A detailed clinical examination is necessary for accurate preoperative diagnosis of the extent and the level of injury. Upper brachial plexus palsy (C5–C6 involvement) is characterized by adduction, internal rotation, and pronation of the limb, while the elbow is held in extension. If the C7 nerve root is also involved in the lesion, then the elbow is slightly flexed. In cases with total brachial plexus involvement, the entire upper extremity is atonic and flaccid, with signs of sensory disturbances present. In most of the cases with upper nerve root lesion, it is possible to palpate a neuroma in the supraclavicular area. A plain x-ray of the shoulder, clavicle, and affected humerus should be obtained to rule out a possible fracture. A humeral fracture will indicate that a significant force was applied to the affected arm. The shoulder joint is evaluated for possible dislocation. In our center, all patients preoperatively undergo an inspiratory–expiratory chest x-ray and chest fluoroscopy to rule out a phrenic nerve lesion. A paralytic hemidiaphragm indicates phrenic nerve palsy and high plexus involvement. In addition, scapula winging will indicate a proximal lesion with long thoracic nerve involvement.7,8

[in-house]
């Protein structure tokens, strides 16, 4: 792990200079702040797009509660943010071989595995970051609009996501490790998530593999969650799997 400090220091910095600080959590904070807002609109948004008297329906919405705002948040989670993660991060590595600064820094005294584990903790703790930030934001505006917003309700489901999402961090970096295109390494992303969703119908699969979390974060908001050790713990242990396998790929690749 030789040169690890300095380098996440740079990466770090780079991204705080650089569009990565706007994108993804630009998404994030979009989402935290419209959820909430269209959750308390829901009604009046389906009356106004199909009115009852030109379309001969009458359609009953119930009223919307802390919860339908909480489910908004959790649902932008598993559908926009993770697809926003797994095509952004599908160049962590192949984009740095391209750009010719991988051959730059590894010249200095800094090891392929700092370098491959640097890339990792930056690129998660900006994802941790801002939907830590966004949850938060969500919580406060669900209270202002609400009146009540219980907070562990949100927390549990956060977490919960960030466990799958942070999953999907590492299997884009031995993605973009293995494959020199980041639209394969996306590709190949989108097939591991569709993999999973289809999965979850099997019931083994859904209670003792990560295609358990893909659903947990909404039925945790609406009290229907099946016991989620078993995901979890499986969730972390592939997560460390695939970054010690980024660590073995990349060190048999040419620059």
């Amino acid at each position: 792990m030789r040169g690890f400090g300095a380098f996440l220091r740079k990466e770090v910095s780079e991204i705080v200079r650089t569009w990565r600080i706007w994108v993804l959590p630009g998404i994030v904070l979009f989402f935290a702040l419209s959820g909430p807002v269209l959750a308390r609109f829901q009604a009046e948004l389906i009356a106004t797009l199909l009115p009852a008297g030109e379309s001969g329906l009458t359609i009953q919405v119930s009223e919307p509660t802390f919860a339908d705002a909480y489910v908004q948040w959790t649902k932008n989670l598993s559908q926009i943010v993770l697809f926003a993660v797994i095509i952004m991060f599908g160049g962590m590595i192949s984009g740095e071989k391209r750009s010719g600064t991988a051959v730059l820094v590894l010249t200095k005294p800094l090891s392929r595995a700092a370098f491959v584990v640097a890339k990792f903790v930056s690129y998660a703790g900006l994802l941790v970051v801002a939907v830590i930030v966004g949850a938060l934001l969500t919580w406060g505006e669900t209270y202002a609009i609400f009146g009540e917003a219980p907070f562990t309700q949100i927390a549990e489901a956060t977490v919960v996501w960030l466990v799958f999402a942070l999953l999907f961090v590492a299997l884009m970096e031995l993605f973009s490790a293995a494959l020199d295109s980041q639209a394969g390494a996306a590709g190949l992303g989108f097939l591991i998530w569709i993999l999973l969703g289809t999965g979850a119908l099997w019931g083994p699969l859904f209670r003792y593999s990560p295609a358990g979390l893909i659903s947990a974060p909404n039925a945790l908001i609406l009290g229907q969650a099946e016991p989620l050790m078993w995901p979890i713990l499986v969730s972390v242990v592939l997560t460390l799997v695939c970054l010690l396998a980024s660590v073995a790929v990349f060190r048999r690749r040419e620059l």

Computed tomography myelography and myelography of the cervical spine is done preoperatively in all the patients to identify the presence of meningoceles. EMG-NCV study is performed routinely to access the brachial plexus lesion. The presence of normal sensory potentials in one or several fingers while the patient has no sensory perception will indicate a preganglionic lesion.

SURGICAL TECHNIQUE FOR SHOULDER ABDUCTION RESTORATION